percent per month). Deposits, if allowed, are generally limited in size and to
those who cannot establish credit any other way.

       In most states with long periods of extreme weather causing large
seasonal changes in utility service consumption for heating and/or cooling,
levelized billing plans are provided to make it possible for customers to
budget the same payment each month. A true-up adjustment is made at
least annually. Some states allow customers to choose the date each month
that they would prefer to have their bills come due, thus letting customers
align bill payment with revenue streams. Similarly, many states provide for
deferred payment arrangements for arrearages. As described above, in some
states these arrangements are coupled with arrearage forgiveness and
discount plans. In any event, the most successful programs tailor the
payments in some way to make it more likely that the customer will be able
to make the payments.

       Most states recognize situations where the need to protect the most
vulnerable mandates that disconnection for nonpayment not be allowed.
Budget counseling and payment arrangements can be effective in making
payment possible in these difficult situations. The shut-off moratorium
conditions include:
        extreme weather;
        medical emergencies and serious medical conditions; and
        presence of elderly people or infants in the home.

2.    Other protections that affect payment

        Most states require regular meter reading and many states restrict a
utility's right to back-bill when it has failed to read a meter for a lengthy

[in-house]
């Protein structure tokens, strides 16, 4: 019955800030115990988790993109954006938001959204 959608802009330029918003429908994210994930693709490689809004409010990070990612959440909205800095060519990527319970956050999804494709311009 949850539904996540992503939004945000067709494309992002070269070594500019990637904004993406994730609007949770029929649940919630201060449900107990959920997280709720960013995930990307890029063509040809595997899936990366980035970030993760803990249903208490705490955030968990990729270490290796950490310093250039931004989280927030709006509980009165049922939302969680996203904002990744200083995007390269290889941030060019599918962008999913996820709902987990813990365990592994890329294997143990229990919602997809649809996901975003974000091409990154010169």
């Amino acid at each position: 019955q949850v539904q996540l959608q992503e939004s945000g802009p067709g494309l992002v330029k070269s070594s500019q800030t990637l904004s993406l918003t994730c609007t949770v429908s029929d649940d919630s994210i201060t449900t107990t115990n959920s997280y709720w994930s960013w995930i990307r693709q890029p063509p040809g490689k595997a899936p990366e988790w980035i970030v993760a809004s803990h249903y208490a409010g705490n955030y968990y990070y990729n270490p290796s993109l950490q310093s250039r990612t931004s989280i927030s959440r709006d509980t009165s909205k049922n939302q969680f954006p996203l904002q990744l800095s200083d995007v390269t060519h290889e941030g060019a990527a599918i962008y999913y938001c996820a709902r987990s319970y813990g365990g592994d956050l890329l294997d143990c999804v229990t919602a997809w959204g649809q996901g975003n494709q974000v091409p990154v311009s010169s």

period of time. At a minimum, such states usually allow as much time to pay
the back bill as it took the utility to read the meter. In addition, many states
abate the bill on the theory that consumers could have adjusted their usage
had they only known what the bill was.

MacGregor and Oppenheim                28         Protecting Low Income Consumers
      Most states, through both utility regulation and (at least arguably)
through unfair and deceptive trade practices statutes, require disclosure to
each customer of the most favorable rate available to him or her.

       In many states, upon the failure of a landlord to pay a utility bill,
tenants must be notified and given the opportunity to take over responsibility
for the service, adjusting their rent payments accordingly.

       In some states, customers with billing arrearages (or those who
request help in managing their budgets through levelized billing or other
mechanisms) are referred to other forms of assistance by the utility, such as
fuel assistance, telephone Lifeline rates, gas company discounts, or even
transitional assistance programs. Any form of assistance that can lower the
total household financial burden contributes to the payment of utility bills.

C.    Education

       An important component of all of the programs described so far --
whether discounts, PIPP, or arrearage forgiveness -- is education for affected
customers. As stated earlier, most of the low-income customers with
difficulties paying their bills want to pay but are unable to. Often, this
inability has as much to do with lack of knowledge about budgeting as it does
with lack of income. Therefore, providing budget and money management
counseling along with payment assistance can greatly increase the odds of
bill payment. Education is also an important component of weatherization
and efficiency programs, teaching consumers to control their utility bills by
wise usage. Indeed, as described in the cost-effectiveness section below,
education increases the impact of efficiency programs by seven to nine
percentage points.

       Budget counseling is often provided at the same time as, and in
conjunction with, payment assistance or made a condition of arrearage